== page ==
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GENERAL REFERENCES
1. Walmart. “Walmart Facts.” Walmart Facts and Latest News. Accessed April 27, 2018. https://web.archive.
org/web/20060719071543/http://www.walmartfacts.com/content/default.aspx?id=3.

2. Hartung, Adam. “The Waltons Are Cashing Out Of Walmart—And You Should Be, Too.” Forbes, October
31, 2017. Accessed April 27, 2018. https://www.forbes.com/sites/adamhartung/2017/10/17/the-waltons-are-
cashing-out-of-walmart-and-you-should-too/#42f761893849.

3. Walmart. “Walmart to Raise U.S. Wages, Provide One-Time Bonus and Expand Hourly Maternity and
Parental Leave.” Newsroom. Accessed April 27, 2018. https://news.walmart.com/2018/01/11/walmart-to-
raise-us-wages-provide-one-time-bonus-and-expand-hourly-maternity-and-parental-leave.

4. Ailawadi, Kusum. “Think Outside of the Box (Store): Defending Against Walmart.” Tuck School of
Business. Accessed April 27, 2018. http://www.tuck.dartmouth.edu/news/articles/think-outside-of-the-
box-store-defending-against-walmart.

5. Merriman, David, Joseph Persky, Julie Davis, and Ron Baiman. “The Impact of an Urban WalMart Store
on Area Businesses.” Economic Development Quarterly 26, no. 4 (September 2012). Accessed April 27,
2018. http://journals.sagepub.com/doi/abs/10.1177/0891242412457985.

6. Kessler, Glenn. “Did the 15 Richest Americans Gain as Much Wealth as the Bottom 100 Million?” The
Washington Post, January 28, 2016. Accessed April 27, 2018. https://www.washingtonpost.com/news/
fact-checker/wp/2016/01/28/did-the-15-richest-americans-gain-as-much-wealth-as-the-bottom-100-
million/?utm_term=.ccd2e3481146.

7. Target. “Target Raises Minimum Hourly Wage to $11, Commits to $15 Minimum Hourly Wage by End of
2020.” Target Corporate. Accessed April 27, 2018. https://corporate.target.com/press/releases/2017/09/
target-raises-minimum-hourly-wage-to-11-commits-to.

8. Saltsman, Michael. “Why Wal-Mart Can NOT Afford to Pay Workers a $15 Minimum Wage.” CNBC, June
20, 2016. Accessed April 27, 2018. https://www.cnbc.com/2016/06/20/why-wal-mart-can-not-afford-to-
pay-workers-a-15-minimum-wage-commentary.html.

9. Ruetschlin, Catherine and Amy Traub. “A Higher Wage Is Possible at Walmart (2014 Update).” Demos.
(July 2014). Accessed April 27, 2018. http://www.demos.org/publication/higher-wage-possible-walmart-
2014-update.

10. Ton, Zeynep. “Why ‘Good Jobs’ Are Good for Retailers.” Harvard Business Review, (January-February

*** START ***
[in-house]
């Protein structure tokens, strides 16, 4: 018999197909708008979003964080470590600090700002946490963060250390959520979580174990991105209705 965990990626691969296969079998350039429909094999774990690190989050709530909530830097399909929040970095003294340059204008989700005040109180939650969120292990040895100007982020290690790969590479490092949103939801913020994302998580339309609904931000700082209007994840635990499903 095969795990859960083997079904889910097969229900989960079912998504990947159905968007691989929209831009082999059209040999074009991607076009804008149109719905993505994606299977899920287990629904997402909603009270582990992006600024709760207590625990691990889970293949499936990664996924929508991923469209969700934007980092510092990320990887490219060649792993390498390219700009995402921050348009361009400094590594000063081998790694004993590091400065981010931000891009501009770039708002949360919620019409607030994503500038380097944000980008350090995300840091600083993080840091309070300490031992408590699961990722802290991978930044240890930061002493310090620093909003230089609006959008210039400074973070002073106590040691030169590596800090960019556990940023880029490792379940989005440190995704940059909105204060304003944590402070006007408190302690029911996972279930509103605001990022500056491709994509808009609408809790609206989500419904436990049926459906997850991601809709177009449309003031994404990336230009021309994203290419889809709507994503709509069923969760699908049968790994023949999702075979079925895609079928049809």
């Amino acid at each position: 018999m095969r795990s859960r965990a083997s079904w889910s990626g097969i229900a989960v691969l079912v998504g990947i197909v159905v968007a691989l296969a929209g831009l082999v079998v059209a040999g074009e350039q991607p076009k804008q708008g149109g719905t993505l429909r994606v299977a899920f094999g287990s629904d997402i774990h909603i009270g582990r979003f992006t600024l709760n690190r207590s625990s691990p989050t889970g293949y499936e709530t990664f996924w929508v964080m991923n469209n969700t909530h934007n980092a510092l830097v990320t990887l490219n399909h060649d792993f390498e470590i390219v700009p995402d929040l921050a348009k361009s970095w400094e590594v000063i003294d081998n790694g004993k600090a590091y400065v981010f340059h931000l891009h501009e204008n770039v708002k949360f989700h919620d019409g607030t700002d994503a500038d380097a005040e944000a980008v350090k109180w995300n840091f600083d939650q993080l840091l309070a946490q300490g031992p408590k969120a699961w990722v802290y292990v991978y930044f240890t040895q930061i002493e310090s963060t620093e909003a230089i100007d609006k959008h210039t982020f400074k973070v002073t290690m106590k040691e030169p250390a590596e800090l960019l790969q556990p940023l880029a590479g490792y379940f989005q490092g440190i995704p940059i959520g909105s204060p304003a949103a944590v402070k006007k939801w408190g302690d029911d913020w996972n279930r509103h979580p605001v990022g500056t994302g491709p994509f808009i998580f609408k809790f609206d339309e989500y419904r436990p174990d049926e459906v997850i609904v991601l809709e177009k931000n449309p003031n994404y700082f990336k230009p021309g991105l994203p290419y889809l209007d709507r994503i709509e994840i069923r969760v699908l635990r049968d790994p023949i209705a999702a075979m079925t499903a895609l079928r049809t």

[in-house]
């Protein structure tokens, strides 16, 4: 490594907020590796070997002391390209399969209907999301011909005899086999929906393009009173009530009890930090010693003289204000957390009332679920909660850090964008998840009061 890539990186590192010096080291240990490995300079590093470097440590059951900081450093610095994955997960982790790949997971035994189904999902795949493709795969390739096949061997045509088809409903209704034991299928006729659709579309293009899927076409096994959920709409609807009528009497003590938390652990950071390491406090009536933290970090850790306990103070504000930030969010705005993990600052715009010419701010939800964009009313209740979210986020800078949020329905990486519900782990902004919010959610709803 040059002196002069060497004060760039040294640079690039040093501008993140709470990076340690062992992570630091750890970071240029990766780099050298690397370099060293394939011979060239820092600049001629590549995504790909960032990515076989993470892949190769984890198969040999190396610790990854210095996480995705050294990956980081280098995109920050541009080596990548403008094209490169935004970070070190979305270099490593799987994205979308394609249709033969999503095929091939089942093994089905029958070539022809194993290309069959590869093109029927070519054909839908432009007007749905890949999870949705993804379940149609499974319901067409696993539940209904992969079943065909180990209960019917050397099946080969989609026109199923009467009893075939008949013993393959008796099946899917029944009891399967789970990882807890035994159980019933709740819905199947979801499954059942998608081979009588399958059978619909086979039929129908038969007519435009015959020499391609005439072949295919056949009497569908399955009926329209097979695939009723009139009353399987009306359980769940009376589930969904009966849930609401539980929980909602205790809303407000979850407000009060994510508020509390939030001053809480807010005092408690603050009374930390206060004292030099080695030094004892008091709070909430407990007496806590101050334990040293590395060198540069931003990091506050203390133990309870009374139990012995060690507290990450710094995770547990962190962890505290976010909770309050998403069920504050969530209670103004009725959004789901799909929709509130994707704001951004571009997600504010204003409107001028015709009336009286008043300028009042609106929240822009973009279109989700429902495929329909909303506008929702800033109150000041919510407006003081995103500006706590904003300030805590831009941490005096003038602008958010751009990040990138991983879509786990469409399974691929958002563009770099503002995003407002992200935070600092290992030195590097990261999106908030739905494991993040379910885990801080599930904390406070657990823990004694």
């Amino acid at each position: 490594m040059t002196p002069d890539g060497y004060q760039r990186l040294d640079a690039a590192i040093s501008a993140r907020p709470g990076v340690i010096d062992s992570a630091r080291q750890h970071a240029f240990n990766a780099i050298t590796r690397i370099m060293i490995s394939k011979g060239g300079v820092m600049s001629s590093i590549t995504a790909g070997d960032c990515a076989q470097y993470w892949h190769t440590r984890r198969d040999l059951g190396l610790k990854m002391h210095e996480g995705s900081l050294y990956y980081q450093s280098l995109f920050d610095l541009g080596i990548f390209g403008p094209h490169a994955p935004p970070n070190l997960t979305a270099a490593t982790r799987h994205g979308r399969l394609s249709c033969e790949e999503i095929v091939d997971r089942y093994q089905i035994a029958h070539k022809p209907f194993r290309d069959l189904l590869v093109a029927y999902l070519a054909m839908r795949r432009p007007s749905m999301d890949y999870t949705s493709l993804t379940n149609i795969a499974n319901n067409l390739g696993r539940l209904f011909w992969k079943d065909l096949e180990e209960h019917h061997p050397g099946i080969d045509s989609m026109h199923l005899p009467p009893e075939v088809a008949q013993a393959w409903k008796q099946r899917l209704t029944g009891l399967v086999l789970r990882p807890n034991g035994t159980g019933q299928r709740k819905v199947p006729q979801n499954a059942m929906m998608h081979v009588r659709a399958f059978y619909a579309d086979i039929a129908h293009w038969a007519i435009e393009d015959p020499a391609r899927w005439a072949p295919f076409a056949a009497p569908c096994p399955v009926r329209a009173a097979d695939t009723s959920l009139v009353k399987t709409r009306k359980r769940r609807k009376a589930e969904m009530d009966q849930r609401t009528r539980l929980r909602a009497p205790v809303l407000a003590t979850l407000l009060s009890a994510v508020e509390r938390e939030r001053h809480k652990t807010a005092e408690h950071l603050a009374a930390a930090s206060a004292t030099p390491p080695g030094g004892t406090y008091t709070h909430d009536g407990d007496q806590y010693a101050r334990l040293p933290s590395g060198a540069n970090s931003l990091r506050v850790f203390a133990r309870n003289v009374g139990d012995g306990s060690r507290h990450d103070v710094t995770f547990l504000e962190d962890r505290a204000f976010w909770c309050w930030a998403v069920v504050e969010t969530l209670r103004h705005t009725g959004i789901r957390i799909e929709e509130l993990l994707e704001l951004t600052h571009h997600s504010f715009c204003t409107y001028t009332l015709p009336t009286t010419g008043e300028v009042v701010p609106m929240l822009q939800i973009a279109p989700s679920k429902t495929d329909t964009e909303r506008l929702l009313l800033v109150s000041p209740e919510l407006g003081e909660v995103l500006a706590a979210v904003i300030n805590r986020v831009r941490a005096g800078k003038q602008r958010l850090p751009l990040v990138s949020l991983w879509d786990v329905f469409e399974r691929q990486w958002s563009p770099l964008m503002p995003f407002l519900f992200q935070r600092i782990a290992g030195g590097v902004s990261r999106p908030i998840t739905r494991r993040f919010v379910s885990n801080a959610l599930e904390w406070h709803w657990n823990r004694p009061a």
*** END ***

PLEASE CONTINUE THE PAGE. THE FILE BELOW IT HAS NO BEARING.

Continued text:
2012). Accessed April 27, 2018. https://hbr.org/2012/01/why-good-jobs-are-good-for-retailers.

11. Americans for Tax Fairness. “Walmart on Tax Day: How Taxpayers Subsidize America’s Biggest Employer
and Richest Family.” Accessed April 27, 2018. https://americansfortaxfairness.org/files/Walmart_On_Tax_
Day_Report_ExecutiveSummary.pdf.

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ABOUT THE AUTHORS

Lenore Palladino is the Senior Economist and Policy Counsel at the Roosevelt
Institute, where she brings expertise to Roosevelt’s work on inequality and
finance. Palladino earned a PhD in economics from The New School University
and a JD from Fordham Law School. Her research and writing focus on financial
reform, financial taxation, labor rights, and fiscal crises. Her publications have
appeared in The Nation, The New Republic, State Tax Notes, and other venues.

Adil Abdela is a Research Associate at the Roosevelt Institute, where he


researches market power and financialization. He assists Fellows Marshall
Steinbaum, Lenore Palladino, and Mike Konczal in their research of financial
reform, antitrust and competition policy, and the labor market. Prior to working at
the Roosevelt Institute, he interned at the Department of the Treasury for the
Office of Financial Stability. He earned his BA in economics at the University of
Maryland and is currently obtaining his MPS in applied economics there.

ACKNOWLEDGMENTS

The author thanks Steph Sterling for her comments and insight, and Catherine
Ruetschlin, Amy Traub, Tamara Draut, and Heather McGhee of Demos for their
groundbreaking work on this topic. Roosevelt staff Nell Abernathy, Kendra
Bozarth, Katy Milani, and Steph Sterling, as well as Roosevelt Fellow Mike Konczal,
all contributed to the project.

This report was made possible with the generous support of the Arca Foundation,
Ford Foundation, and W.K. Kellogg Foundation. The contents of this publication
are solely the responsibility of the author.